Glycaemic control and medication uses
At the time of the study, 341 respondents (99.7%) were on pharmacologic therapy for diabetes and of those who were on medication, 204 respondents (59.6%) were taking insulin alone; a total of 131 type I diabetic patients and 63 (29.8%) type II patients were taking insulin. However, 85 (24.9%) respondents, 53 (15.5%) respondents and 10 (2.9%) respondents were taking one oral hypoglycemic agent, two hypoglycemic agents, and insulin and oral hypoglycemic agents, respectively.

FBS was done for 333 (97.4%) of the respondents whilst RBS was done for the remaining respondents. The mean FBS was 176mg/dL ± 57.4. Glycosylated hemoglobin (HbAlc) was done for none of the respondents.

Self-care practice
The self-care practices of the diabetic patients are displayed in Table 2. Only 190 patients (55.6%) and 188 patients (55.0%) had regular meals including lunch time. Of the patients who were using insulin, only 157 (45.9%) took meals 30 minutes after each insulin injection, and the remaining patients were used to injecting themselves before meals or took meals after one hour of taking an injection. With regard to physical activity, the study showed that only 69 respondents (20.2%) reported that they were taking necessary precautions when engaged in unusual exercise or ‘first-time’ exercise. Similarly, 166 respondents (48.5%) walked for 15 min – 30 min per day.

Predictors of glycaemic control
Multivariate logistic regression was used to identify factors associated with achieving adequate glycaemic control. Accordingly, patients’ educational status, levels of physical activity, taking a single dosage of an oral hypoglycaemic agent (OHGA) and walking by foot for 30 minutes per day were significant predictors of glycaemic control (p < 0.05). Furthermore, having knowledge on the processes of the disease, self-care practices, physical activity, educational level, walking on foot, taking a single dose of oral hypoglycemic (OHGA) drugs, and taking drugs as prescribed were significant (p < 0.05) predictors in biviarate analysis. However, no statistically significant associations were observed between marital status, religion, income, living conditions, types of diabetes, occupation, BMI, and the duration of diabetes. In bivariate analysis, patients who had knowledge of diabetes were two times more likely to control their blood glucose level than those who were not knowledgeable (Crude Odd Ratio = 1.77, 95%; CI = 1.05–3.11). This association did not exist after adjustment for other variables.

Discussion

The present study attempted to assess diabetes mellitus patients’ knowledge and self-care practices in terms of living with the disease. According to the findings of the study, respondents’ choice to incorporate physical activities (such as walking on foot for 30 minutes per day) was a strong predictor of glycaemic control. In addition, many patients did not know which precautions to take when doing exercise. This finding is consistent with previous studies.8,11 This study revealed that most of the respondents were less active and this could be because of having inadequate knowledge in terms of the benefits of regular physical exercise and a fear of hypoglycaemia. In this study, dietary self-care was inadequate which was also supported by the available literature12,13 on the subject. The majority of the respondents did not self-monitor their blood glucose levels; the majority of the respondents did not get advice on the Self-Monitoring of Blood Glucose (SMBG). Access to SMBG remains very low as it has been reported in a previous study14 although those who had access to it were not using it. In this study, 98.8% of the respondents received SMBG service during their last three visits. This indicates that SMBG service is readily available for patients at hospital level.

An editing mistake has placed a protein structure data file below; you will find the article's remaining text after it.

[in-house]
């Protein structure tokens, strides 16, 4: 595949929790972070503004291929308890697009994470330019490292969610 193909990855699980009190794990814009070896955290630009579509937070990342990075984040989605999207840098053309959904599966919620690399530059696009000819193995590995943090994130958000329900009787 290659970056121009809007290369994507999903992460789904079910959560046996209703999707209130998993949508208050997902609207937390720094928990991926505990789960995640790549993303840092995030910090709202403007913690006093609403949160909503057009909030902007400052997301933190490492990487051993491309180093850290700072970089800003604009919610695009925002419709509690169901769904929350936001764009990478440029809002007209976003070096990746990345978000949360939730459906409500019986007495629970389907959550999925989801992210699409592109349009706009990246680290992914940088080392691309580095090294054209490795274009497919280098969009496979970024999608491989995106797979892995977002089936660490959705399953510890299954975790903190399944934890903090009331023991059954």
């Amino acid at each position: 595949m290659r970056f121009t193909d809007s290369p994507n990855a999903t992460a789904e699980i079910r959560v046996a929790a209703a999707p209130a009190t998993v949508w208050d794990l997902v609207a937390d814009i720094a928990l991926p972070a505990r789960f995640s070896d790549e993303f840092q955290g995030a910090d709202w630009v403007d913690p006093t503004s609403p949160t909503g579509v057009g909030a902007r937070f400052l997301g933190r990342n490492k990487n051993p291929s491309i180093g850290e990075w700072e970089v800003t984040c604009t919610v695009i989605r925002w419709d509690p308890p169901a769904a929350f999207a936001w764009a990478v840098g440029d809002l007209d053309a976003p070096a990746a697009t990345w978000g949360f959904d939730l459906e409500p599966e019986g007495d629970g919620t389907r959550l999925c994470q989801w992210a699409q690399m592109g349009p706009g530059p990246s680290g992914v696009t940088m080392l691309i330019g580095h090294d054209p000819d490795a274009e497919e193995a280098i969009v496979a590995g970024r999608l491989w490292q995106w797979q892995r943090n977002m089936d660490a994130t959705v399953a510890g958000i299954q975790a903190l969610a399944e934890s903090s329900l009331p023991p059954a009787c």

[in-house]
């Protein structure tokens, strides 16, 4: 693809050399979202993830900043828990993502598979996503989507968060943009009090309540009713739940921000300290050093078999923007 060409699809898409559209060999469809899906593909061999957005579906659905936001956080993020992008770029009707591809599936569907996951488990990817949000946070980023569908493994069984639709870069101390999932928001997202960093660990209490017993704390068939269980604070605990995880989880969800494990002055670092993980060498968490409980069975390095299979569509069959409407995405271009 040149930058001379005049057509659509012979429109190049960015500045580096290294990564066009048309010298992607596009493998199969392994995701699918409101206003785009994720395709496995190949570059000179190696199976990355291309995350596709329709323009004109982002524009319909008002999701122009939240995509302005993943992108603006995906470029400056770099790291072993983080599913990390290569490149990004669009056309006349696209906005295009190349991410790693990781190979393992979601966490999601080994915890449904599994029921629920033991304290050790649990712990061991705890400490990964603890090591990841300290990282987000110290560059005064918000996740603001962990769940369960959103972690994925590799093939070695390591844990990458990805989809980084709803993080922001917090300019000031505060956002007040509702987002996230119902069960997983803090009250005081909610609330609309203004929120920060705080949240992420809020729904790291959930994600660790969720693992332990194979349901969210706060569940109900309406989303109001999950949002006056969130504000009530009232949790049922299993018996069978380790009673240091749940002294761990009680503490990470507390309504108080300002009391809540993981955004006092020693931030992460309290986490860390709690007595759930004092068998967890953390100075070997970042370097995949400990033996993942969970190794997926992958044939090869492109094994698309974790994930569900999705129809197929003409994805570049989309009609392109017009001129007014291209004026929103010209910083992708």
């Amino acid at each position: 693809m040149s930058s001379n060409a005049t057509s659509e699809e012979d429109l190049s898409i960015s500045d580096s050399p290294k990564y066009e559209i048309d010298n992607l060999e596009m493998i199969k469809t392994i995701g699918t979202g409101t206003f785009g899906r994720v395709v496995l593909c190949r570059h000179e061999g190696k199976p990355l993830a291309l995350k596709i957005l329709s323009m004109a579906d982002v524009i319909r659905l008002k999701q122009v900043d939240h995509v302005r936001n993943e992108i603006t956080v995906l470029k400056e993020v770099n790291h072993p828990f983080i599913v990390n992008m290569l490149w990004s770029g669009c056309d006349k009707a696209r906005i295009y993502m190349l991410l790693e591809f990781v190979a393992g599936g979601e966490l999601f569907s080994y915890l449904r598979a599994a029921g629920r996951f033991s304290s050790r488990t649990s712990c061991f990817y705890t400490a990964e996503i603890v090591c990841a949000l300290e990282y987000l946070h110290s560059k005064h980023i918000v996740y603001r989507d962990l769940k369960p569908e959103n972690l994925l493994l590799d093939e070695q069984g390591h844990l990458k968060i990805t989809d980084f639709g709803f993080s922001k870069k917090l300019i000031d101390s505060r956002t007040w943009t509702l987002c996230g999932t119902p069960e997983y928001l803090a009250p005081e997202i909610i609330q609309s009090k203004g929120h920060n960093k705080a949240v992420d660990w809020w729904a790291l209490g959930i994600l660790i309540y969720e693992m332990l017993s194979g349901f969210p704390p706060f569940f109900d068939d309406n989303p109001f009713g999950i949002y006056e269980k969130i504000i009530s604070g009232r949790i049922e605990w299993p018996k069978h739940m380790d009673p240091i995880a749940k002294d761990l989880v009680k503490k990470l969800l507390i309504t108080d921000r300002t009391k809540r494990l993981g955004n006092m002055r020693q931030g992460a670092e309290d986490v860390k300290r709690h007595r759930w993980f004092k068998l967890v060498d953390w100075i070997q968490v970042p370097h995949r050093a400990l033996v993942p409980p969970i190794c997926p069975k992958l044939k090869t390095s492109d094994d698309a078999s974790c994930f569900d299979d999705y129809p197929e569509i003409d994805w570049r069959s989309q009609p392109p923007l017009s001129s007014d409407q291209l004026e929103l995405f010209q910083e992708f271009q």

Discussing the adequacy of glycaemic control will be a handicap without mentioning glycosylated hemoglobin (HbAlc) determination; the ADA recommends that a patient should have glycosylated hemoglobin determination4 at least twice yearly. In addition, a study conducted in the United States of America (USA) showed that at least 77% of diabetic patients had at least one glycosylated hemoglobin determination in the two years preceding the study.15 However, in contrast to previous studies, none of the patients had glycosylated hemoglobin. The study also revealed that the mean FBS was 176.7 ± 57.4 mg/dL which is better than some of the previous reports,14 but it is far higher than ADA recommendations which specify that good metabolic control or HbAlc level should be around or below 7%.4 The majority of the patients (82.9%) had FBS above the target level of 126 mg/dL as compared with 79% of the patients who had FBS greater than 120 mg/dL in another study14. Similar finding were reported in a previous study.10 This indicates that most of the patients were not controlling their blood glucose level, despite most of them taking medication provided free of charge; almost all the patients took their drugs as prescribed by a physician.